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Abstract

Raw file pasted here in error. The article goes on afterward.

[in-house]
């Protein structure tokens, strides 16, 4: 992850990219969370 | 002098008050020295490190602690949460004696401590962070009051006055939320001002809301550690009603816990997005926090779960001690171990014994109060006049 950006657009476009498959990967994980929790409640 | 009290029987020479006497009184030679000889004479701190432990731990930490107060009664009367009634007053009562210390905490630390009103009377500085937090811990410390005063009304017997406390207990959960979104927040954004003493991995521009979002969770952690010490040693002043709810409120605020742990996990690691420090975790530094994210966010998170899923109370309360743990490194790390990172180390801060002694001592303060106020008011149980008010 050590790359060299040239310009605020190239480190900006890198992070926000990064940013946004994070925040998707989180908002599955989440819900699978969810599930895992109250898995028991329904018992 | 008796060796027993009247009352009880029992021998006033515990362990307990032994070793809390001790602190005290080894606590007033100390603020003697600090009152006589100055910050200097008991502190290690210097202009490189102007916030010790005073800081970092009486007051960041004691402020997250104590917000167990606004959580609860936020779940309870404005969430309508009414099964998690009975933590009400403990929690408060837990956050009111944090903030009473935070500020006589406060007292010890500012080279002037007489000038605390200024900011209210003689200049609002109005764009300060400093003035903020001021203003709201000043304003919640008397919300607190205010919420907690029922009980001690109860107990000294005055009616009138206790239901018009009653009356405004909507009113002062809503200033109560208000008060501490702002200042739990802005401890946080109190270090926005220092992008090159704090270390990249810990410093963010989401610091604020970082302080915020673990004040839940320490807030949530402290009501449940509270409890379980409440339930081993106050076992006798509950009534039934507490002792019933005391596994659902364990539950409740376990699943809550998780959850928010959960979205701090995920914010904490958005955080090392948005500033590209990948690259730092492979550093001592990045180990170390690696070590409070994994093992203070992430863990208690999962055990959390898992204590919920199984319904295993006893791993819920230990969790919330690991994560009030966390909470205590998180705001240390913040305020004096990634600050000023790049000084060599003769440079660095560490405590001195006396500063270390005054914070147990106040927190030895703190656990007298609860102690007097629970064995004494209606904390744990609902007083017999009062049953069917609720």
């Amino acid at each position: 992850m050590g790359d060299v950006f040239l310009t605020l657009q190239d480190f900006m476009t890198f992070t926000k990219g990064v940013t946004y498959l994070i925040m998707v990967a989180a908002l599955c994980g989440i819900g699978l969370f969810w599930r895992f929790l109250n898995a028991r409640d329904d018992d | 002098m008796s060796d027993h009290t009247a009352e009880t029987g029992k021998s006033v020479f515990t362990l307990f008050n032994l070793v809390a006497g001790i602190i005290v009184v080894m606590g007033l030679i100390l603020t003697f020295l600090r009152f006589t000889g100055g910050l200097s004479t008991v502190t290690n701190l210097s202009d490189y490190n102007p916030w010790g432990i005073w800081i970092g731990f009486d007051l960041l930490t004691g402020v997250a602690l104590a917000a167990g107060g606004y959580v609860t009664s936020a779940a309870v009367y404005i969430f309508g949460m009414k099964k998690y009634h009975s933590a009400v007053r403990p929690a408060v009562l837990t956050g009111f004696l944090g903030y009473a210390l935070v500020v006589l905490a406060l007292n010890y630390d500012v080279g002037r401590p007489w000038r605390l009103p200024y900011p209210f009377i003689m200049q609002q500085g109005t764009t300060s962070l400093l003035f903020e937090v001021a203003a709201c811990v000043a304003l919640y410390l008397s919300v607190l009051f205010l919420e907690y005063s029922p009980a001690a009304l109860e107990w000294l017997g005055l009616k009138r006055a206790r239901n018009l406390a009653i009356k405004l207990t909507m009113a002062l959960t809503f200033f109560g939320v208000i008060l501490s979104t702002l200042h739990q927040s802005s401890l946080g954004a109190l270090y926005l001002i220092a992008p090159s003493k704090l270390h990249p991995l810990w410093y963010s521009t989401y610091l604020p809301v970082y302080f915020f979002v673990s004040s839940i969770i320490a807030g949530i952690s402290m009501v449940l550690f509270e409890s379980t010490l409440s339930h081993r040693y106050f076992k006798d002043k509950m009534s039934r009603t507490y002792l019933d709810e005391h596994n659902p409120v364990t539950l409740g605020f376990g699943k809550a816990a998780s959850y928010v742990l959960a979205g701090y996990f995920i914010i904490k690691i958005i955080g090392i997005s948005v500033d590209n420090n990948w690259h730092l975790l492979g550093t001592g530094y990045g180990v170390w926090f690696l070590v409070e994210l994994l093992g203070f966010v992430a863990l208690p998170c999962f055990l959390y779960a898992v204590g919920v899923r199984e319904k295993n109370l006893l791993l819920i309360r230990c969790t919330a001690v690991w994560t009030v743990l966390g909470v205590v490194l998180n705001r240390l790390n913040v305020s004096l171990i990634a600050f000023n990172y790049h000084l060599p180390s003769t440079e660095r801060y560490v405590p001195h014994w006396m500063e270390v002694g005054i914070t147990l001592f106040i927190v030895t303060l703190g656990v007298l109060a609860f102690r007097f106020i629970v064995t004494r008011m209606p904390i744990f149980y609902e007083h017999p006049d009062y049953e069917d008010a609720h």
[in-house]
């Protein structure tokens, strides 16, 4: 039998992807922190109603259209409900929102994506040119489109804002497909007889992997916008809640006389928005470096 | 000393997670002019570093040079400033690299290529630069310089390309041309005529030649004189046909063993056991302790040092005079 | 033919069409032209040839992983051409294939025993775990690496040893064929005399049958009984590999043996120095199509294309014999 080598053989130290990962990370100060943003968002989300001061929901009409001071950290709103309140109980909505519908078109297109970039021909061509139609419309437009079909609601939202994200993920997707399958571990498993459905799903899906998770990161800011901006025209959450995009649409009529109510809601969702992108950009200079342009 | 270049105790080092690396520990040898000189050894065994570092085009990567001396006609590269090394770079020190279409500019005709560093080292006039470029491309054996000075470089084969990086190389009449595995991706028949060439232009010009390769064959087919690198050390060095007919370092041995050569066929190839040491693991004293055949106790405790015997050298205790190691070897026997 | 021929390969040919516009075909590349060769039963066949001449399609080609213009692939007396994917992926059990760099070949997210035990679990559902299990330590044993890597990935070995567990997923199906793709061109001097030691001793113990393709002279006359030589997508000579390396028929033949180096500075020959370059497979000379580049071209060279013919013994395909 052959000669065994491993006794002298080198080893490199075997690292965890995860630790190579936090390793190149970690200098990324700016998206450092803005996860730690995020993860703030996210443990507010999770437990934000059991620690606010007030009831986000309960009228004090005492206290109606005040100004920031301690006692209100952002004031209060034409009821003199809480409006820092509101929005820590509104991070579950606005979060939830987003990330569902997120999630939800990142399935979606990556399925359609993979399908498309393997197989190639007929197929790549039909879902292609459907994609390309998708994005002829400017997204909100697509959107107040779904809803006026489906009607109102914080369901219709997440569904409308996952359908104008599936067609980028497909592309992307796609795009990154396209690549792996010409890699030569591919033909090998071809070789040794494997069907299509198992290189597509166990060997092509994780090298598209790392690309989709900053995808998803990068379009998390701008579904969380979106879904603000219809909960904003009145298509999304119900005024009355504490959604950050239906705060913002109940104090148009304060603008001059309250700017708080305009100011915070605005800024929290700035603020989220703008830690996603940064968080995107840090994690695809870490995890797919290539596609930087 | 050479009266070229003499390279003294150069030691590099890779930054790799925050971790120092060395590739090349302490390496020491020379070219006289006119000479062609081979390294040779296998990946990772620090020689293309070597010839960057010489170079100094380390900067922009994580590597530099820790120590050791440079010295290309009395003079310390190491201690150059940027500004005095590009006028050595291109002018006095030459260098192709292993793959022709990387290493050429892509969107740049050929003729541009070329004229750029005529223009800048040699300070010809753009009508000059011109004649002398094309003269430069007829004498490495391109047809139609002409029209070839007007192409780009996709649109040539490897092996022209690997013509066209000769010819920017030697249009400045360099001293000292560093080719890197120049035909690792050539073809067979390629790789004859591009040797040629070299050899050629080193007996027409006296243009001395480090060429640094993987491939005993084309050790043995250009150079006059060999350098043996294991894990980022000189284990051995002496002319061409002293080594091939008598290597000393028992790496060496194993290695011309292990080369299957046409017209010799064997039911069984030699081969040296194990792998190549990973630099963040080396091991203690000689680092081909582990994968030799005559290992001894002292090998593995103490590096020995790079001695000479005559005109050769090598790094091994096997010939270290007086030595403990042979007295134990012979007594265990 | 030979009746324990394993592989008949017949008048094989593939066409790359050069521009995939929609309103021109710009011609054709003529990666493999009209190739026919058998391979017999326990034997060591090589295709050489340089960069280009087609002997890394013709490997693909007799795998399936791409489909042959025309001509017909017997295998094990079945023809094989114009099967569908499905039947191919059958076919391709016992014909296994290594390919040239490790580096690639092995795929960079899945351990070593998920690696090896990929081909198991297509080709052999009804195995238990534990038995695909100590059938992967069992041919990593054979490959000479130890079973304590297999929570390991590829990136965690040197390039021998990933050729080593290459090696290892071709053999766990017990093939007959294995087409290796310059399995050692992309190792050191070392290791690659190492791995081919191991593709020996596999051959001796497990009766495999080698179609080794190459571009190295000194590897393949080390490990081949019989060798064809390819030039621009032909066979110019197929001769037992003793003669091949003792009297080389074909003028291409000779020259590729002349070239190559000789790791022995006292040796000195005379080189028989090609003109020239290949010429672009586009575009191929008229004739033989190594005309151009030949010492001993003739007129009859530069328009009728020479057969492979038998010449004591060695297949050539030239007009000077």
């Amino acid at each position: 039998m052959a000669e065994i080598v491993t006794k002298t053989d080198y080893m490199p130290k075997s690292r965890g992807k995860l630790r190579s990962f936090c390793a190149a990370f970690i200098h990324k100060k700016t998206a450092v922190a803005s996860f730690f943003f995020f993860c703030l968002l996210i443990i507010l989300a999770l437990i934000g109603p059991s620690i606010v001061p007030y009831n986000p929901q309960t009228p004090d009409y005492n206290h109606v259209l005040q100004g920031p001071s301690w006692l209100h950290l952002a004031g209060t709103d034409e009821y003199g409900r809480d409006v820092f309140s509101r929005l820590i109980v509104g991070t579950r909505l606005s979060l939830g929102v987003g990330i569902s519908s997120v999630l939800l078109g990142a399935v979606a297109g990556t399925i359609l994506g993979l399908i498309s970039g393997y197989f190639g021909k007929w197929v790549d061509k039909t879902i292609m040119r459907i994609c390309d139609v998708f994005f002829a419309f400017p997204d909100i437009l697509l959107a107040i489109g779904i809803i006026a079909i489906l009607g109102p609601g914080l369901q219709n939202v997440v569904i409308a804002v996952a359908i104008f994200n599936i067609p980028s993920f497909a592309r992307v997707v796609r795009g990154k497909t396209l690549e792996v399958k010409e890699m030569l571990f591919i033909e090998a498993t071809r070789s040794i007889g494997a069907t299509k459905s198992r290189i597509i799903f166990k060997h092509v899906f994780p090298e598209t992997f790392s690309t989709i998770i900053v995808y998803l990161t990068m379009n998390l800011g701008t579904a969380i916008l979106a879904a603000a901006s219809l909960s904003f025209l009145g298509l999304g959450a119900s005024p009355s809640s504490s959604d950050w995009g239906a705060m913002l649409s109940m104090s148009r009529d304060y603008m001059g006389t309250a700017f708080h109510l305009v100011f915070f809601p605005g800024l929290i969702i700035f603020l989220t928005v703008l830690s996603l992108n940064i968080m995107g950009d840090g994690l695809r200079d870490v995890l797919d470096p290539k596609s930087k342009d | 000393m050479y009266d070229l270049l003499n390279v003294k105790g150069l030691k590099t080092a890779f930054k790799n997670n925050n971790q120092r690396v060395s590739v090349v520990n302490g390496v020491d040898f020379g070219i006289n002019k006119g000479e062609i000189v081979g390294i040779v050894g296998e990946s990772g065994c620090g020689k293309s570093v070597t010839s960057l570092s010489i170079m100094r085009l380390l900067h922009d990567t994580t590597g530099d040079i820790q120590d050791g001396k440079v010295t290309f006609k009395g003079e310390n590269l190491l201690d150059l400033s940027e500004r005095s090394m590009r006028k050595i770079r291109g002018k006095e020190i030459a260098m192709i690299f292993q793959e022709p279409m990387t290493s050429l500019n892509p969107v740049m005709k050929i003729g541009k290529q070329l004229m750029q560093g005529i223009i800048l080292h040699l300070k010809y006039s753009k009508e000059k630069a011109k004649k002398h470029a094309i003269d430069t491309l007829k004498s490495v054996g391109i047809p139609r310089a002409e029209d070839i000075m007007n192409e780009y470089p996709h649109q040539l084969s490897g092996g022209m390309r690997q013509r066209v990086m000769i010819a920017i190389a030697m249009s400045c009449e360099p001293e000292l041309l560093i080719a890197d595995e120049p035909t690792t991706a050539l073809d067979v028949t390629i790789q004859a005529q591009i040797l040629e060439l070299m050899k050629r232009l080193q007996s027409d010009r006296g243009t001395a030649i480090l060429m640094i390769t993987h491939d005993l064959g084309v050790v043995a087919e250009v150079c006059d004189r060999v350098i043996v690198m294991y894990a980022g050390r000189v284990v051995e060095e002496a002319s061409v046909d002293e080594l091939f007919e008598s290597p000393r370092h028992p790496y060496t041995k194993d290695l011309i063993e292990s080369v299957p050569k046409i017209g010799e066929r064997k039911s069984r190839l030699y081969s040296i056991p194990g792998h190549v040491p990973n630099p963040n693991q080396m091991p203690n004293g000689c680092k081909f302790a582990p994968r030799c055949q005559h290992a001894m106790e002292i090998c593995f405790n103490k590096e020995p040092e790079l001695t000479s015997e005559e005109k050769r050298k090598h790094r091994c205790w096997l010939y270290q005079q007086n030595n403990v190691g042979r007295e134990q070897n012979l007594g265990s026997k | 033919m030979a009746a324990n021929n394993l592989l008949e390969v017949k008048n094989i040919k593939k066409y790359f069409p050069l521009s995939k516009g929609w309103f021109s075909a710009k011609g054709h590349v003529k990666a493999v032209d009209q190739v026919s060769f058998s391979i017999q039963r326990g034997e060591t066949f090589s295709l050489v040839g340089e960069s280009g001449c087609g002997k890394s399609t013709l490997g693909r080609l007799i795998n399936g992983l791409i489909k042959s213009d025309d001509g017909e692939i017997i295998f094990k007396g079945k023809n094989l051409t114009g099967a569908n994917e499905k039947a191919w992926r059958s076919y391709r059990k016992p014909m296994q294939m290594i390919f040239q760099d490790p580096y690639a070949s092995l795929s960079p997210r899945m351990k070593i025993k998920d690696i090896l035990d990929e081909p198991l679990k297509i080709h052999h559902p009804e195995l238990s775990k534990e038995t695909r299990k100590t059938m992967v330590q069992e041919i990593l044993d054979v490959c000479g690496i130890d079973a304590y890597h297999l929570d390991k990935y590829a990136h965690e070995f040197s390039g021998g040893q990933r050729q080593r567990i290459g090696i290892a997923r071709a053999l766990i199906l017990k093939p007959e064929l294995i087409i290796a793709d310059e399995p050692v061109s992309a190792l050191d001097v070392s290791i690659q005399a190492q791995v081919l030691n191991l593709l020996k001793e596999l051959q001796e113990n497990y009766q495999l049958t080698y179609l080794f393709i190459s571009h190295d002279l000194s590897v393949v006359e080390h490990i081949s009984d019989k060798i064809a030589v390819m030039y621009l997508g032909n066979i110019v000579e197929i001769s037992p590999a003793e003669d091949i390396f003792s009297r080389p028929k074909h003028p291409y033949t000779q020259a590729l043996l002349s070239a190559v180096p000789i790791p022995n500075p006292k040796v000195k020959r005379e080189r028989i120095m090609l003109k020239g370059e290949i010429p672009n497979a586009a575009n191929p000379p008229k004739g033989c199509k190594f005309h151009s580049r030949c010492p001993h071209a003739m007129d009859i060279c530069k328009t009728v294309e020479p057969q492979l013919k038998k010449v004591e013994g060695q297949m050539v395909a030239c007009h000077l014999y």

This paper elaborates on situatedness as an empirical phenomenon in computer-mediated settings. It is based on studies of petroleum engineers and how they work with digital sensor data. We show how their work practices are born out of a history of constitutive entanglement with specific types of sensors, the data they produce, and the information systems that process them. This entanglement arises from interaction between humans, technology, and the oil reservoir and is a fundamental aspect of the situations in which interpretative work occurs. We empirically show how different sensors in the petroleum production systems produce data in interaction with their surroundings, and that these data are creatively “stretched” to represent subsurface phenomena. When groups of engineers collaborate remotely with colleagues to make sense of problematic data, entanglement with specific II’s is an important aspect of situatedness. The situationally particular in these settings is not as much a matter of locations as of histories of interaction with specific technologies. The notion of situatedness has been pivotal in stressing the importance of the particular circumstances in which work is performed. It has throughout its history been a counterweight to rationalistic accounts of work and the focus on design of standardized work processes. Here we show that patterns of interaction with specific information infrastructures make up a crucial part of situated work and that these may have non-local dimensions.

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